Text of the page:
What S the Simplest Way to Protect Yourself From

What S the Simplest Way to Protect Yourself From

What’s the simplest way to protect yourself from

  • Diarrhea?WASH YOUR HANDS
  • Hepatitis A?WASH YOUR HANDS


  • Many outbreaks of foodborne illness are traced to unwashed or poorly washed hands.
  • Sneezing and coughing can spread cold germs into the air, but most colds are caught and spread through germs on people’s hands.
  • The germs that cause the flu, SARS, hepatitis A and many kinds of diarrhea can also be picked up and spread by your hands.
  • If these germs are on your hands, touching your mouth or nose to eat, sneeze, or cough can make you sick.
  • Touching a doorknob, pressing an elevator button, grabbing a pole on public transit or shaking hands can spread germs to others.


Always wash your hands…

Before you:
  • Touch or serve food
  • Eat or drink
  • Put in or take out contact lenses
  • Treat a cut, scrape, burn or blister
  • Take care of someone who is sick
After you:
  • Go to the bathroom
  • Help someone else use the bathroom
  • Change a diaper (don’t forget to wash the baby’s hands too!)
  • Cough, sneeze, blow your nose or wipe a child’s nose
  • Handle uncooked food, especially raw meat, poultry, fish or eggs
  • Handle garbage
  • Touch an animal—especially a reptile—or clean up animal waste
  • Take care of someone who is sick or injured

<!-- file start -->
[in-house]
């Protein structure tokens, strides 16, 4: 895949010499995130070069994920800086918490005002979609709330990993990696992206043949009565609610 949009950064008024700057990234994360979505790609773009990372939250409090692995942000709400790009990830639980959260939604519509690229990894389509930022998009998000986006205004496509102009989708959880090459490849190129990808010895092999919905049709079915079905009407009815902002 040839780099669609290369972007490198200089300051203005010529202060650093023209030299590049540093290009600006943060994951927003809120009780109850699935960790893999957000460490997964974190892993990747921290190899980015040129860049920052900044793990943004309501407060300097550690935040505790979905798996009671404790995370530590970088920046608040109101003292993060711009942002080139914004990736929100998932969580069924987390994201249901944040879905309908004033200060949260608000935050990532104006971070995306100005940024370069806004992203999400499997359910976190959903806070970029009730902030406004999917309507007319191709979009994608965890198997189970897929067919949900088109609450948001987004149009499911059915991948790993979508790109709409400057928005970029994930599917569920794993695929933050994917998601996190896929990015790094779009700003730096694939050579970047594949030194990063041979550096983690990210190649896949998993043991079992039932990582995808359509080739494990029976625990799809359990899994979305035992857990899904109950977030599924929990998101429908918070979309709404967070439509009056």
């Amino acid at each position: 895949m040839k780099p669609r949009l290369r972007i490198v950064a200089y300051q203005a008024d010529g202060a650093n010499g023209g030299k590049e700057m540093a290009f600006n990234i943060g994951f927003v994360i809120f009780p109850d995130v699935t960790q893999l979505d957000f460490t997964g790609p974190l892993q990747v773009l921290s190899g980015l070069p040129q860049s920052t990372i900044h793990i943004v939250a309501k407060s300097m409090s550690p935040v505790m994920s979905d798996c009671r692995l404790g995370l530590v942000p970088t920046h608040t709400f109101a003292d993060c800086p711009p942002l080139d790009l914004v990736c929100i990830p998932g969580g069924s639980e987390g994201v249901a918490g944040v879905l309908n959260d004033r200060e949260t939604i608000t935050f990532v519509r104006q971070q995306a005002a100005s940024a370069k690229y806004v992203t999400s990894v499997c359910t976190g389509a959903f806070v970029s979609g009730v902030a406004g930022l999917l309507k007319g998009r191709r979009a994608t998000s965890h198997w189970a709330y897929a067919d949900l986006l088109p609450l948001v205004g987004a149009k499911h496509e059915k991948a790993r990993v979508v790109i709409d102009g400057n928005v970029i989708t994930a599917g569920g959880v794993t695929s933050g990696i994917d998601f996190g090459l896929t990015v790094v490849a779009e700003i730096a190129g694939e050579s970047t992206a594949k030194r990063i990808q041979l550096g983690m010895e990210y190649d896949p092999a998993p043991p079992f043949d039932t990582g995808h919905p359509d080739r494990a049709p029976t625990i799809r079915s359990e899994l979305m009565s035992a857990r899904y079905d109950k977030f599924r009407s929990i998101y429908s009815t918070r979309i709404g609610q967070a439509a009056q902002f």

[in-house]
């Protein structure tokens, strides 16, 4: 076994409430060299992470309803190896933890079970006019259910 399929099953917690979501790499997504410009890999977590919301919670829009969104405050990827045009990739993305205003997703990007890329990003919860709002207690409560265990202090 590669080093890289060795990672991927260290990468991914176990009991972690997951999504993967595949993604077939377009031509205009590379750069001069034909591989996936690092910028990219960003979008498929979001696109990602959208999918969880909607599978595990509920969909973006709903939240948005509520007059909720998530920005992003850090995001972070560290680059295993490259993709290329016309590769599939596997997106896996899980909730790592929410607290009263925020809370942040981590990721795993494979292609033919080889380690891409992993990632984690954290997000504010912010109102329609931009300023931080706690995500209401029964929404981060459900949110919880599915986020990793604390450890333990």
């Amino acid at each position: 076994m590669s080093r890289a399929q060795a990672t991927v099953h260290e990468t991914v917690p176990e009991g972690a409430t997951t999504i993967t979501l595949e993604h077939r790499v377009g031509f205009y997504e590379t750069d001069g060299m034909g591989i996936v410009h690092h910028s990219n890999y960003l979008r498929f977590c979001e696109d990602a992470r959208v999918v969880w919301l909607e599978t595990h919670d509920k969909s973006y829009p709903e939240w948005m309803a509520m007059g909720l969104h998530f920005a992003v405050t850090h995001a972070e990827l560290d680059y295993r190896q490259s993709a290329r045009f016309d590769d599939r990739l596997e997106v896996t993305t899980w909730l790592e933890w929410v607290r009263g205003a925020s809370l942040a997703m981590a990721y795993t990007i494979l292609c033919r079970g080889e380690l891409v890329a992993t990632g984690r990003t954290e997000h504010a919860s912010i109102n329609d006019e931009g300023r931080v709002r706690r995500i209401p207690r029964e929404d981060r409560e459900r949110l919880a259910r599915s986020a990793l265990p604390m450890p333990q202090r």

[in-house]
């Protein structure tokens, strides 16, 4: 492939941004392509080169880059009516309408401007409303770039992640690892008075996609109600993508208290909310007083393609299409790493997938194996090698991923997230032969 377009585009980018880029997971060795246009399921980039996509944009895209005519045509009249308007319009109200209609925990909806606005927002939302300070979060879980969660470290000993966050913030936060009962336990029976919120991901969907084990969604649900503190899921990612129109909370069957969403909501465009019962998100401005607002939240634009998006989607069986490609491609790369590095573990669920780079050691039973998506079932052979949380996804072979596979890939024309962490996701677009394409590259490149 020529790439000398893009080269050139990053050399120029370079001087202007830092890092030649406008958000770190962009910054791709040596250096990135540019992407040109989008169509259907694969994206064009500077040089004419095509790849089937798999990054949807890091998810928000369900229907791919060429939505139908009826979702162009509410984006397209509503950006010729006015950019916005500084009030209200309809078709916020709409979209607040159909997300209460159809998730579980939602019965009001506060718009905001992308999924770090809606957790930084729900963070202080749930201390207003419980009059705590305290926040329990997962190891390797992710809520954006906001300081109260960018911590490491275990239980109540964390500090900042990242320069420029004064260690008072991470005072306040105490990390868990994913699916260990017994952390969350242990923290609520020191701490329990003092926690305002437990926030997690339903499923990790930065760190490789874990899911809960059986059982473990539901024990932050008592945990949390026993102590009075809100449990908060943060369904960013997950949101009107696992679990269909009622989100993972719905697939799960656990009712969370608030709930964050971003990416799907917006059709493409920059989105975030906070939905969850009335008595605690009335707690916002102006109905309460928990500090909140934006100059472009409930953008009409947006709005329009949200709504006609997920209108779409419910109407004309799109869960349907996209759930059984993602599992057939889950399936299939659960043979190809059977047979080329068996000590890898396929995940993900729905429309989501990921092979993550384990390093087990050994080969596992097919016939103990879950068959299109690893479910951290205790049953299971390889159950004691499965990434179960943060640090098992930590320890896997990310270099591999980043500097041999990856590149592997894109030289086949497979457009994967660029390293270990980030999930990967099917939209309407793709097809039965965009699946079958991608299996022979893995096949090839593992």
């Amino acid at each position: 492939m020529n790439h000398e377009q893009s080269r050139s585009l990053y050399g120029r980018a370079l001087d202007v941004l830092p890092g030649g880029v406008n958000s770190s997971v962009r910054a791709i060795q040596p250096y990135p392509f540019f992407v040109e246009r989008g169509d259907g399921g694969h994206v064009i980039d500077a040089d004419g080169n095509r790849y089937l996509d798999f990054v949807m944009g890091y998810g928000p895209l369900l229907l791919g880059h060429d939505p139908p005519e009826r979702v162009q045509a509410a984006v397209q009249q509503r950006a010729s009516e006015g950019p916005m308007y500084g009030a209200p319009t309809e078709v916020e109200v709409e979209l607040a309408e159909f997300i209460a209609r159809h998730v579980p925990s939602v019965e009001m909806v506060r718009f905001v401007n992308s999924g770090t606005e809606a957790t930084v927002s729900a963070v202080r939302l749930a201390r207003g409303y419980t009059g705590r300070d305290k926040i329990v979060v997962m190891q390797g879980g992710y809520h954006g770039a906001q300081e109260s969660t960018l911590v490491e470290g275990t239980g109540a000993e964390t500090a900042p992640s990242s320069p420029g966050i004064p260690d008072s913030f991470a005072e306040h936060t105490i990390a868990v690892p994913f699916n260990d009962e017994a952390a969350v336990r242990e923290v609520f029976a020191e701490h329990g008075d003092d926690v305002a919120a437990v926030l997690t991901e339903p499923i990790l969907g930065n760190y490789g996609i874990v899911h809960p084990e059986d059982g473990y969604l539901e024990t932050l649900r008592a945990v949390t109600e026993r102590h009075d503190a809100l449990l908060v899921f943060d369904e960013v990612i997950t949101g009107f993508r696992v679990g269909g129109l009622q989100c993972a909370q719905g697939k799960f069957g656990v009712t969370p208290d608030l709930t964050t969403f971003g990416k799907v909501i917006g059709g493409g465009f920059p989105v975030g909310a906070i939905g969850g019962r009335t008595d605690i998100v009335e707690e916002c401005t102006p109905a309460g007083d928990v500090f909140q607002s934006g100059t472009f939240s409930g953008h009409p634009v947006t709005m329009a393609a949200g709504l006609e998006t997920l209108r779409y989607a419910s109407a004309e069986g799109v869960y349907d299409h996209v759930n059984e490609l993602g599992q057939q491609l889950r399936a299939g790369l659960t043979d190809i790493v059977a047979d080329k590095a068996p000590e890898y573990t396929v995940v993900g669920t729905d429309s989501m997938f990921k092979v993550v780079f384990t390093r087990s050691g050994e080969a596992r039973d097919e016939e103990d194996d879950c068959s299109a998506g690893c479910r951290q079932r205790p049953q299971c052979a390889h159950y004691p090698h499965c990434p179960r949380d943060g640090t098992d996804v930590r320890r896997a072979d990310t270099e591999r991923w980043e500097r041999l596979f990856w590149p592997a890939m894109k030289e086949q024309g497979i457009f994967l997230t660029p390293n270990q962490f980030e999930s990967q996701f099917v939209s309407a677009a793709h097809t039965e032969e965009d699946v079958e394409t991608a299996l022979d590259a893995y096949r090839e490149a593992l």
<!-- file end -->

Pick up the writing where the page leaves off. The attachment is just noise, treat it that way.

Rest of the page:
• Use public transportation


  • Washing our hands is a lesson we all learned as children, but when we’re busy or in a hurry, we tend to rush or forget to do it. We think our hands are clean, but they’re not if we haven’t done it right.
  • Just rinsing your hands isn’t washing them, it’s wetting them. To get them clean you need to use soap.
  • A quick rub, even with soap, won’t get your hands clean, and the few seconds you save could cost you days if you get sick later.
  • To make sure your hands are really clean, scrub your palms, between your fingers, the backs of your hands and under your fingernails for at least 20 seconds.
  • Use regular soap. Antibacterial soap isn’t necessary. These soaps do kill bacteria, but antibacterial soaps may contribute to the growing problem of antibiotic resistance.
  • After rinsing, dry your hands with a paper towel. Use the same paper towel to turn off the water and open the restroom door.

Handwashing is the 20-second solution to protecting yourself from many diseases.

So remember:

  • Use soap
  • Wash often
  • Wash long enough


Your health is in yourhands

For more information about handwashing, please call the Massachusetts Department of Public Health, Division of Epidemiology and Immunization at 617.983.6800 or visit the MDPH website at

April 2004